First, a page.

The legal reason is whether or not the company should have sought shareholders’ approval of the transaction under section 140 of the Companies Act which requires both a quantitative as well as a qualitative test for determining whether or not section 140 applies. With Hand-in-Hand Trust and its parent the Hand-in-Hand group sharing a common CEO – Keith Evelyn – the transaction without approval of the minority shareholders, is less than wholesome.

Other income comprises mainly fees charged for the seven pension plans with a combined balance of $14.9 billion at December 31, 2011, mortgage fees and management fees. On the expenditure side, the company has managed its expenditure well with a 21% increase between 2011 and 2007. There was a spike in the 2009 expenses because the financial statements were for an 18-month period, a change not mentioned in the directors’ 2009 report.

The company’s accounts show regular recoveries of doubtful debts and reversal of diminution in value of properties which have mitigated the other substantial losses incurred by the company.

The practice among companies paying comparatively larger sums to its key management personnel is evident with HIHT which paid an average in excess of $1.2 million per month to this group, estimated at more than eight times the average of the rest of the staff. Perhaps more significantly is the 8% per annum interest rate which the company charges its staff.

The financial statements do not indicate the actual rate of interest charged on a director’s (sic) mortgage which at December 31 was a whopping $95.9 million compared with staff mortgages of $7.0 million. According to the notes, “[T]he rates of interest and charges have been similar to transactions involving third parties in the ordinary course of business.”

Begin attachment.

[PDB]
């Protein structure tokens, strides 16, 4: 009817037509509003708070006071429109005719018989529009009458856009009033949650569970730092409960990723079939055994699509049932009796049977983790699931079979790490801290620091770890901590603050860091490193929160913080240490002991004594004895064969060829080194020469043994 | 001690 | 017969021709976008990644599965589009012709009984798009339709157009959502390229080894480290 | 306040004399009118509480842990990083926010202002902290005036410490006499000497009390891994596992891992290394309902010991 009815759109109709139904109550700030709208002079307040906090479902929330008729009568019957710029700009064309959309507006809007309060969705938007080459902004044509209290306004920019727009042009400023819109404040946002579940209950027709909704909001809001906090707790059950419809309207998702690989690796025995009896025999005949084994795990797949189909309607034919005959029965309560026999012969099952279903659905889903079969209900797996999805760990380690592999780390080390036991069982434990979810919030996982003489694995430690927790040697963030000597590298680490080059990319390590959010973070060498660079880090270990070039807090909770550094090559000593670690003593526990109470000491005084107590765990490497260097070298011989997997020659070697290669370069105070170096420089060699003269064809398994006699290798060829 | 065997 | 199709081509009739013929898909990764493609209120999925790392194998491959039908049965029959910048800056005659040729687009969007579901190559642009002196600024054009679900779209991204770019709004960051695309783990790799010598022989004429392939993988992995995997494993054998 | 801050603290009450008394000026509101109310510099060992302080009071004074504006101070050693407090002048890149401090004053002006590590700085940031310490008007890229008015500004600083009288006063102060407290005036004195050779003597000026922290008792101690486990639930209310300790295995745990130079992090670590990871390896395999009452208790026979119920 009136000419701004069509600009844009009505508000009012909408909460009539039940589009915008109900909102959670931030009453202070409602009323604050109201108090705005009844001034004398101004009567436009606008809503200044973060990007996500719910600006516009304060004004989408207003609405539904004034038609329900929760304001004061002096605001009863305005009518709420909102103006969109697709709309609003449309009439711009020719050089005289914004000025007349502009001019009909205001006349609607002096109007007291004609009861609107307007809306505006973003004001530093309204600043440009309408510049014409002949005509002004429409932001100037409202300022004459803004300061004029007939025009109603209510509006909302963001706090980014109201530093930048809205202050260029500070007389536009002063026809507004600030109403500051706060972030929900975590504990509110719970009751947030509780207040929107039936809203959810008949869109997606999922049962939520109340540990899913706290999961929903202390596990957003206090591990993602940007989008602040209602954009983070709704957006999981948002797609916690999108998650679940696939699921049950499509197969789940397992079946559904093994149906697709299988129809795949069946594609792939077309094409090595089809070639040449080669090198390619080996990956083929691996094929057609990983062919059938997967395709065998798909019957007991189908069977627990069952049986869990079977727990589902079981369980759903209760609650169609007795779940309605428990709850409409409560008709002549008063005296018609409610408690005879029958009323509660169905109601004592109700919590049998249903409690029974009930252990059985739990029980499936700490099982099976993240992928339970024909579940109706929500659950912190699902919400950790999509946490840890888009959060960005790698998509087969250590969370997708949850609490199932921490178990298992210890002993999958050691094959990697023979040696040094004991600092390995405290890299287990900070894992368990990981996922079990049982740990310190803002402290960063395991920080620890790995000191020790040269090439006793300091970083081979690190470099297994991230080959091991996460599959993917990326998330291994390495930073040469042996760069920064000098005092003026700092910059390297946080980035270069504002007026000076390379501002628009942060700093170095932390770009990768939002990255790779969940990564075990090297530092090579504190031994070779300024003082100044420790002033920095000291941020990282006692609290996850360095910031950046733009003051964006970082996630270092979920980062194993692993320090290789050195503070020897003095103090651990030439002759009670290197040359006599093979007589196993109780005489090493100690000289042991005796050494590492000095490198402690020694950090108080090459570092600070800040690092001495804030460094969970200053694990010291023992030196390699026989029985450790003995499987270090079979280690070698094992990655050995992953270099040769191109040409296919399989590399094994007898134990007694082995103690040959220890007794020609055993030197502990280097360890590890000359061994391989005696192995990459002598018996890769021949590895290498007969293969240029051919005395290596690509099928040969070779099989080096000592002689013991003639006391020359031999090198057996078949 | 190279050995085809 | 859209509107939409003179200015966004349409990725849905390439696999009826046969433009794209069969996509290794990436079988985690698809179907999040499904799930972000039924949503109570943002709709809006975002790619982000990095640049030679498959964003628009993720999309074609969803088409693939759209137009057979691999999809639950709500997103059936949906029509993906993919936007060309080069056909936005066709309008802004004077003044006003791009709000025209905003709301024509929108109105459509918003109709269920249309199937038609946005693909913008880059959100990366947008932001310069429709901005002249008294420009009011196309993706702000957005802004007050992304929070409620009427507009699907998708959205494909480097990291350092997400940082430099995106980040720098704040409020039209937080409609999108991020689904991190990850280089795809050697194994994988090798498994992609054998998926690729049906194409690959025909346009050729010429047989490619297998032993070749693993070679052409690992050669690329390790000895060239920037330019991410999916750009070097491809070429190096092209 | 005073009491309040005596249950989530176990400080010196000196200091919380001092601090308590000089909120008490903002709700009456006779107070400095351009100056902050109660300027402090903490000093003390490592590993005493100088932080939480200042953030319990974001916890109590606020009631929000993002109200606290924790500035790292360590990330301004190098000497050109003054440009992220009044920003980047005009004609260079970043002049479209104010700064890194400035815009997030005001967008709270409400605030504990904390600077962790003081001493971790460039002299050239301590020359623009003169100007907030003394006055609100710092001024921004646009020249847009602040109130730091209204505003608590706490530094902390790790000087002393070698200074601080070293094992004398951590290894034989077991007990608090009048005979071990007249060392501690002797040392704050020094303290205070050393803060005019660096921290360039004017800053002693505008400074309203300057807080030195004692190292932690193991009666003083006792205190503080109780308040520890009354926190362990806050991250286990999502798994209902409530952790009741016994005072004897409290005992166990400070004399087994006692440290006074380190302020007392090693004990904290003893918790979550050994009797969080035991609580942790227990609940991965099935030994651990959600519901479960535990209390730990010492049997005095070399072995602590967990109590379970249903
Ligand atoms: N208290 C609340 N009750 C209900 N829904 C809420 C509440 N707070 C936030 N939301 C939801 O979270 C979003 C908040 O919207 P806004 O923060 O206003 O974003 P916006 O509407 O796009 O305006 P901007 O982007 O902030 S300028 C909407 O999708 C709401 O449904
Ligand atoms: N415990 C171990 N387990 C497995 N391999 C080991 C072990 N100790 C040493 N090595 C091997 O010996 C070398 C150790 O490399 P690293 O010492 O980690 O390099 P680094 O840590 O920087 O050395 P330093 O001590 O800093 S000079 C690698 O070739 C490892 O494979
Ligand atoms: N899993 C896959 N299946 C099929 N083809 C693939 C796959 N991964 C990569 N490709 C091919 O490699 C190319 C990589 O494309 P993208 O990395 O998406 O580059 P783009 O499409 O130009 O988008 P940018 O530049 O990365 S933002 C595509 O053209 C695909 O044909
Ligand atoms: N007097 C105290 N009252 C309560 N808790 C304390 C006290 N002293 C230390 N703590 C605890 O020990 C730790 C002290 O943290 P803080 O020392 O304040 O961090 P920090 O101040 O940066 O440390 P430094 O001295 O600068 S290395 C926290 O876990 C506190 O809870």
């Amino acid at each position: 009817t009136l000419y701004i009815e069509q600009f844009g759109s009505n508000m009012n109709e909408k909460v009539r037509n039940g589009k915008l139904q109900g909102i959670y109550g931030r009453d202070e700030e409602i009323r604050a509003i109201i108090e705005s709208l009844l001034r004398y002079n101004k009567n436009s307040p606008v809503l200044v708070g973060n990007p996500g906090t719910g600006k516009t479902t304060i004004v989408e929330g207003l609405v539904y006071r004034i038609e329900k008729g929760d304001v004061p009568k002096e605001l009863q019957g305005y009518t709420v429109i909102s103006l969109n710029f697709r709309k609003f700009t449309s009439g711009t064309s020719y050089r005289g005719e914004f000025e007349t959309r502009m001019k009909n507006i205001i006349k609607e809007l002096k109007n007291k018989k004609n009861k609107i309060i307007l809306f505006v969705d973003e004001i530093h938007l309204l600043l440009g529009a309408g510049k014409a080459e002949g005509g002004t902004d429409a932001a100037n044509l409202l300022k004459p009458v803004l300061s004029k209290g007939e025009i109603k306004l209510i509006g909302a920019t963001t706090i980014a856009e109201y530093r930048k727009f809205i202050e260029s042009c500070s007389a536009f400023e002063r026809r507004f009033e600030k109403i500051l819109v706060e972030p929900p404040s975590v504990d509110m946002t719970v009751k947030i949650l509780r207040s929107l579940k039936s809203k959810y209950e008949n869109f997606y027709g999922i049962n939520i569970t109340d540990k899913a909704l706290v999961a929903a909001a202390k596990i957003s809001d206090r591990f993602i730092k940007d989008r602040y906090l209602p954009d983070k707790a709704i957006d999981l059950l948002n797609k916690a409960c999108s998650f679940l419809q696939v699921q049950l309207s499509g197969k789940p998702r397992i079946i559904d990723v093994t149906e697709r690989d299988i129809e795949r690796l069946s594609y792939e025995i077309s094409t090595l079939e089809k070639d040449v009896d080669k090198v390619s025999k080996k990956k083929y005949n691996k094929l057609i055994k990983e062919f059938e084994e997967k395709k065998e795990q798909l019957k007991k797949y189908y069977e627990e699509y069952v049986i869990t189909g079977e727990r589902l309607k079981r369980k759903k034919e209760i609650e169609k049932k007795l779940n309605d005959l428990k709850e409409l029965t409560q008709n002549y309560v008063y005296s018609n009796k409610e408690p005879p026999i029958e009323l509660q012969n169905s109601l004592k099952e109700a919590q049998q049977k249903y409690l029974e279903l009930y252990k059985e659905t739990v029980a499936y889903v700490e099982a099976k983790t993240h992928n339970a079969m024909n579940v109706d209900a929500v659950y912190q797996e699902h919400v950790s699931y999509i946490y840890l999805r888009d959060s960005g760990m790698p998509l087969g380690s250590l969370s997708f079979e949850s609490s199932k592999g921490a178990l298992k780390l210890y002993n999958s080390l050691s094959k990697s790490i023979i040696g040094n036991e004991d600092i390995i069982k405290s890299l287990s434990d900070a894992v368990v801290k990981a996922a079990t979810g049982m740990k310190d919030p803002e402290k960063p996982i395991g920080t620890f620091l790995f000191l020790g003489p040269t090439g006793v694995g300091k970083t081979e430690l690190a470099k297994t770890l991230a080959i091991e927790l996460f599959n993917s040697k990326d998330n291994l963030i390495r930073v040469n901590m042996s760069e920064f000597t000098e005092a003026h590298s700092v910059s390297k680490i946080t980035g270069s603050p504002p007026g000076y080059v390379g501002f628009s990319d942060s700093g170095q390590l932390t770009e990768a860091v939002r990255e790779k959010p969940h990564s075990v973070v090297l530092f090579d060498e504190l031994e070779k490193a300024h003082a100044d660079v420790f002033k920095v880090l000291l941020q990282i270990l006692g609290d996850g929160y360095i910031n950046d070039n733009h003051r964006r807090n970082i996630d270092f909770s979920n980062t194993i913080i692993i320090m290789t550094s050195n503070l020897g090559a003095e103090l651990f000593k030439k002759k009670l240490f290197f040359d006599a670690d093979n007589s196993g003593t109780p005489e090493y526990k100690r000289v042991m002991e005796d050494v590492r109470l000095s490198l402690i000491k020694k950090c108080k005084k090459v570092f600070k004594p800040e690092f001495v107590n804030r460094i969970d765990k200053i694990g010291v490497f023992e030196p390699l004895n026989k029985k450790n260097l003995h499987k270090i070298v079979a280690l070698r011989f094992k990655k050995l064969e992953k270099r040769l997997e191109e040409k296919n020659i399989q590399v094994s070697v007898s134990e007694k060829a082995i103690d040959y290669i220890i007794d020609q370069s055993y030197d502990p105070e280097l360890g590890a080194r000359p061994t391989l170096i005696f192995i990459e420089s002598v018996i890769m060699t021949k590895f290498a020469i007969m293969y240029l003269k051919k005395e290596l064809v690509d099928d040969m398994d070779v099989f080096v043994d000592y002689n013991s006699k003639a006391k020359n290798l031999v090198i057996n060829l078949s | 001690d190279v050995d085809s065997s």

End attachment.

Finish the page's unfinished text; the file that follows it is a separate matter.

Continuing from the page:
Balance sheet
The balance sheet too raises some concerns in addition to the treatment of the sale and lease back arrangement. One person very familiar with the measurement of capital adequacy has expressed some scepticism about the company’s computation of the Tier 1 capital adequacy which the accounts claim stood at 31% at December 31, 2011 and total tier 1 and tier 2 capital of 35% and the comparative 14% in 2010. What is certain is that a significant part of an increase would be attributable to the sale of the building which released hundreds of millions in capital reserves. A realised gain is obviously more valuable than one that is unrealised.

Nor do I think that the amount of $778.0 million shown as Term Deposits is properly described since a significant portion of this relates to recoveries in CLICO Trinidad, but which are in the form of bonds maturing several years hence. The related parties balance is a sum receivable from the company’s parent for the sale of the building.